I know it’s been a long time and my program is actually done now, but I’ll get to that later, promise. I’m spending all day today getting caught up with this blog so hopefully you’ll get two or three updates. Long updates, granted, but they’ll be here. Promise. Maybe. I’m not very good with deadlines as you might’ve noticed.
I’d like to preface this story with the fact that my sense of direction is horrendous. Please keep that in mind.
Anyway, about a month ago I managed to get out to Bosnia to visit a friend of mine studying there for the year. I’ve never been much interested in Bosnia, only knowing the scantest amount about the genocide atrocities committed there in recent history, and seeing as my friend Galen is very much a save-the-world type of guy, it’s not terribly surprising that he landed himself there for study abroad. The trip there was easy enough, minus the fact that I had to skip a day of classes to get down to Rome. From there I flew to Belgrade, Serbia. Being the country next door, for whatever reason the flight ended up being cheaper than a direct one into the capital of Bosnia, Sarajevo. Galen was there to meet me, thankfully, though he’d at first suggested figuring out my own transportation to Sarajevo from the Belgrade airport, ranging from train, international bus, and mini shuttle. This didn’t fly with me for reason stated above, so he made the eight-hour bus ride out to pick me up.
We spent the evening in Belgrade and sampled the local food with much relish. I was pleased to find that it was quite similar to the Eastern European food I’ve had experience with in the past, and I jumped on the prospect of having goulasch again. Unfortunately I don’t have a picture for you as I didn’t think to bring my camera out that night (fail), but I promise you it was delicious. The following day we spent on a bus to Bosnia, getting stopped at border control along the way, at which point my British passport received its first ever stamp. Apparently travelling among EU countries is somewhat like domestic travel. Bummer. We ended up arriving in Sarajevo around sunset, and Galen showed me around some of the city that evening before indulging in more local food and some rose-flavored Turkish delights.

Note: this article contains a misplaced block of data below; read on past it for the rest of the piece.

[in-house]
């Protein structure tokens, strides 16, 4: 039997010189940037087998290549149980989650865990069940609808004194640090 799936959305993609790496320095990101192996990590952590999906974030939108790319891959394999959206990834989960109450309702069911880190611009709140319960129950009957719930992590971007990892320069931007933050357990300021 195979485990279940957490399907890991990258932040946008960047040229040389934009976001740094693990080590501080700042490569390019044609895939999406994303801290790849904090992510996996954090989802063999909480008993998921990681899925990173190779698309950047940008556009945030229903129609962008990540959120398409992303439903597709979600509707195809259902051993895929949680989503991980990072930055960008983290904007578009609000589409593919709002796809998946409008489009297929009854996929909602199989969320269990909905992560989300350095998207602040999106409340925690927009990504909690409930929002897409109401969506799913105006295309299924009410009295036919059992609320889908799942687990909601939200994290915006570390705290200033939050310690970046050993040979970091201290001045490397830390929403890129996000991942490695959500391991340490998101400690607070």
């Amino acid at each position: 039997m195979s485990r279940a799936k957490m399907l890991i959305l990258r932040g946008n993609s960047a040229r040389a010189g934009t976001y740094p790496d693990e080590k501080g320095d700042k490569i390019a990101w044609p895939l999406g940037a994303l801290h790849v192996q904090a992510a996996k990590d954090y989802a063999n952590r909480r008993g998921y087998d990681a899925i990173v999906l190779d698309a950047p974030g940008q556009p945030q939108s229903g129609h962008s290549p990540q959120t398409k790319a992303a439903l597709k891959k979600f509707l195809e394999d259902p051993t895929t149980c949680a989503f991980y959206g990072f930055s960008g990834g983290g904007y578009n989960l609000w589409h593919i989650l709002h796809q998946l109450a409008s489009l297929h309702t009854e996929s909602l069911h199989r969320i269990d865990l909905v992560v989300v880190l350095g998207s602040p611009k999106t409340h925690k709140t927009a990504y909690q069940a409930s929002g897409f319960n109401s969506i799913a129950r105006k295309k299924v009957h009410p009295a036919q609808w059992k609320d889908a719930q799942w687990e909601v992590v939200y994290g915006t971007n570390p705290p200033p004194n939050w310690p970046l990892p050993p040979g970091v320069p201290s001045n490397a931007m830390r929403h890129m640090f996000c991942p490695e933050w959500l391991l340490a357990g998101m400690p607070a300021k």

Something I noticed about Serbia and Bosnia both right away was the sheer amount of smoking. Italians love their cigarettes, too, but I’m fairly certain that narrowly avoided lung cancer by the skin of my teeth, if that, during the course of my stay in the Balkan regions. Smoking wasn’t prohibited in restaurants from what I can tell, so there was an effervescent hovering of tabacco in most everything I ate and smelled. What was even more off putting was that the stink persisted for about a week after I returned home.
The following day Galen and I met up with a few of his friends to visit a tiny mountain town, Tuzla, a few hours north of Sarajevo. At this point the weekend is rapidly drawing to a close, and I’m starting to get worried about how I’d make it back to Belgrade for my flight home. I’m terrible with directions of any sort, even in places I’m familiar with, and not having any inkling of the language really bothered me. Luckily, after an seven-hour bus ride and a dubious taxi trip, I made it to the Belgrade airport intact, though not for lack of nerves and irritation.
However, this is where the problems started. My cell phone must’ve run out of money, and I was suddenly out of contact with my parents. I spent the better part of a few hours frantically trying to use both my Italian and Spanish phones trying to text/call the United States. I even bought a Serbian SIM card, to no avail. Suffice to say, I figured that my parents were not pleased at all. I managed to get on my flight and into Rome without any other problems, and since I received calls on my Italian phone for free, my mom managed to get a call through before the damn phone started dying! I only just managed to buy a charger from the airport electronics store before they closed, and by that time I’d missed the last train going out of Roma Termini. I spent the night in the airport before finally catching a train back to Florence, where I promptly collapsed into bed for about a half hour before heading to class.
Admittedly not the best ending of a trip. I wish it had gone more smoothly but I was ultimately glad to get back to Florence at the end of things. It was an interesting trip and fun to see Galen again, but I’m not sure I’d go back to Bosnia without any sort of incentive. Next post: Easter!